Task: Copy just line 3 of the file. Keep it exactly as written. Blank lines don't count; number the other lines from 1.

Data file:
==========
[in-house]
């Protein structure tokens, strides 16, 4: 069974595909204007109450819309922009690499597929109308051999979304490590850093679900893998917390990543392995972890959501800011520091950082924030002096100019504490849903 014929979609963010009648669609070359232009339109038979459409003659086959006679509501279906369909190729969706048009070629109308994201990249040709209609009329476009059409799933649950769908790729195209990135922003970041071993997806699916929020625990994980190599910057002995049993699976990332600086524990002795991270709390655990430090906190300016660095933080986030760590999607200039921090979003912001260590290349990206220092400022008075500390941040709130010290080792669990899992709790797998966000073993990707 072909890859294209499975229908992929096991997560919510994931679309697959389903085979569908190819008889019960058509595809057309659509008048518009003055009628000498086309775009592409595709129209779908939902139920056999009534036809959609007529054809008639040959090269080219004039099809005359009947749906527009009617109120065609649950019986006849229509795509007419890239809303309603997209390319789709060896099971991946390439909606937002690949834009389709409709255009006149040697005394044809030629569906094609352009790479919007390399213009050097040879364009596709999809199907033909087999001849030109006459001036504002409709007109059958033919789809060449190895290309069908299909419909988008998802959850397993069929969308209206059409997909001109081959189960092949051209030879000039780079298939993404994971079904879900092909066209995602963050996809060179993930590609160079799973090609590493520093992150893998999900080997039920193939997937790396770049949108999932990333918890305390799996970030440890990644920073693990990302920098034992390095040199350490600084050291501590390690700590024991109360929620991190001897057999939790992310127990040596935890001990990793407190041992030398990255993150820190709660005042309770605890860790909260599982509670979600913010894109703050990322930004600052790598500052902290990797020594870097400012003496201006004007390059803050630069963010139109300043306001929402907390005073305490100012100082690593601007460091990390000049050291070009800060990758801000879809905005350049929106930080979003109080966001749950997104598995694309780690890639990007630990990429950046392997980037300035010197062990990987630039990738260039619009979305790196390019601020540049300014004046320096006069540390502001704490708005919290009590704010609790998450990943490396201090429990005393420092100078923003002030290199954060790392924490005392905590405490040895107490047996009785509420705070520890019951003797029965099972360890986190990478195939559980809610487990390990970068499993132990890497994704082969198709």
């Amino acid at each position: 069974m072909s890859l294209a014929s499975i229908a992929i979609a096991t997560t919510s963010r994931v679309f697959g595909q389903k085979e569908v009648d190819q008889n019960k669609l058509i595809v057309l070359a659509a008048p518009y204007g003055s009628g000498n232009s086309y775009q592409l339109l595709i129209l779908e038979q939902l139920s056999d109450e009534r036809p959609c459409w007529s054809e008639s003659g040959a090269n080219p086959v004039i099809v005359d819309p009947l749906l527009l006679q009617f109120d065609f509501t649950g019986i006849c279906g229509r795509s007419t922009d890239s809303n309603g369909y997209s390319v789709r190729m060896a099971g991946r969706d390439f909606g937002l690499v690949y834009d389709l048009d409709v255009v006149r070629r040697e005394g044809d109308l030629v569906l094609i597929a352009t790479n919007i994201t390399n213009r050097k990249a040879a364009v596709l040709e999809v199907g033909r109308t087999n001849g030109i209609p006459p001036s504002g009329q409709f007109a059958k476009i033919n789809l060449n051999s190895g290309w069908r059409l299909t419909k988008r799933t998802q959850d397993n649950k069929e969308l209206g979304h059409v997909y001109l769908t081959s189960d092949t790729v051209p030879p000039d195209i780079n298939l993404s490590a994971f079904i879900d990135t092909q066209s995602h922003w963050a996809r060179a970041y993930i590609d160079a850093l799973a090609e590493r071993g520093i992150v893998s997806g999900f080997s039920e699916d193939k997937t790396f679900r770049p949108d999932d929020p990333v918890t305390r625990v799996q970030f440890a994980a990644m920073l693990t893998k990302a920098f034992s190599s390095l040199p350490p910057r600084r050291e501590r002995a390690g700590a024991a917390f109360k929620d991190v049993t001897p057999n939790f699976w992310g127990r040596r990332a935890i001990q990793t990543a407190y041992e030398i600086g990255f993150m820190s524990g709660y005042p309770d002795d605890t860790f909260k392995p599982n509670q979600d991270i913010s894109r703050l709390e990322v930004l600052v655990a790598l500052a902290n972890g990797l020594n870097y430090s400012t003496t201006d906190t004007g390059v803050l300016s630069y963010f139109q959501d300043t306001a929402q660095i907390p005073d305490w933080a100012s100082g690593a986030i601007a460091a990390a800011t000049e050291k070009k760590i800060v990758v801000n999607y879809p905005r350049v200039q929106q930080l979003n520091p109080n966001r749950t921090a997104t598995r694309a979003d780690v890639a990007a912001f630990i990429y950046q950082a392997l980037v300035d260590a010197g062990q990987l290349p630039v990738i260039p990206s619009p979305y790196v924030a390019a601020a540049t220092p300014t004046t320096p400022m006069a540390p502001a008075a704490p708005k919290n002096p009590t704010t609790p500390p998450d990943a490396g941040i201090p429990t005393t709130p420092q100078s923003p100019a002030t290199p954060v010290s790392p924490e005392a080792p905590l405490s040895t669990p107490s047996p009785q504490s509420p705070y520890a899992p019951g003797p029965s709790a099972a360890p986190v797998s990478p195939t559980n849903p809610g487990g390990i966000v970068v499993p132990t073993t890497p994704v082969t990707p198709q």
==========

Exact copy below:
């Amino acid at each position: 069974m072909s890859l294209a014929s499975i229908a992929i979609a096991t997560t919510s963010r994931v679309f697959g595909q389903k085979e569908v009648d190819q008889n019960k669609l058509i595809v057309l070359a659509a008048p518009y204007g003055s009628g000498n232009s086309y775009q592409l339109l595709i129209l779908e038979q939902l139920s056999d109450e009534r036809p959609c459409w007529s054809e008639s003659g040959a090269n080219p086959v004039i099809v005359d819309p009947l749906l527009l006679q009617f109120d065609f509501t649950g019986i006849c279906g229509r795509s007419t922009d890239s809303n309603g369909y997209s390319v789709r190729m060896a099971g991946r969706d390439f909606g937002l690499v690949y834009d389709l048009d409709v255009v006149r070629r040697e005394g044809d109308l030629v569906l094609i597929a352009t790479n919007i994201t390399n213009r050097k990249a040879a364009v596709l040709e999809v199907g033909r109308t087999n001849g030109i209609p006459p001036s504002g009329q409709f007109a059958k476009i033919n789809l060449n051999s190895g290309w069908r059409l299909t419909k988008r799933t998802q959850d397993n649950k069929e969308l209206g979304h059409v997909y001109l769908t081959s189960d092949t790729v051209p030879p000039d195209i780079n298939l993404s490590a994971f079904i879900d990135t092909q066209s995602h922003w963050a996809r060179a970041y993930i590609d160079a850093l799973a090609e590493r071993g520093i992150v893998s997806g999900f080997s039920e699916d193939k997937t790396f679900r770049p949108d999932d929020p990333v918890t305390r625990v799996q970030f440890a994980a990644m920073l693990t893998k990302a920098f034992s190599s390095l040199p350490p910057r600084r050291e501590r002995a390690g700590a024991a917390f109360k929620d991190v049993t001897p057999n939790f699976w992310g127990r040596r990332a935890i001990q990793t990543a407190y041992e030398i600086g990255f993150m820190s524990g709660y005042p309770d002795d605890t860790f909260k392995p599982n509670q979600d991270i913010s894109r703050l709390e990322v930004l600052v655990a790598l500052a902290n972890g990797l020594n870097y430090s400012t003496t201006d906190t004007g390059v803050l300016s630069y963010f139109q959501d300043t306001a929402q660095i907390p005073d305490w933080a100012s100082g690593a986030i601007a460091a990390a800011t000049e050291k070009k760590i800060v990758v801000n999607y879809p905005r350049v200039q929106q930080l979003n520091p109080n966001r749950t921090a997104t598995r694309a979003d780690v890639a990007a912001f630990i990429y950046q950082a392997l980037v300035d260590a010197g062990q990987l290349p630039v990738i260039p990206s619009p979305y790196v924030a390019a601020a540049t220092p300014t004046t320096p400022m006069a540390p502001a008075a704490p708005k919290n002096p009590t704010t609790p500390p998450d990943a490396g941040i201090p429990t005393t709130p420092q100078s923003p100019a002030t290199p954060v010290s790392p924490e005392a080792p905590l405490s040895t669990p107490s047996p009785q504490s509420p705070y520890a899992p019951g003797p029965s709790a099972a360890p986190v797998s990478p195939t559980n849903p809610g487990g390990i966000v970068v499993p132990t073993t890497p994704v082969t990707p198709q």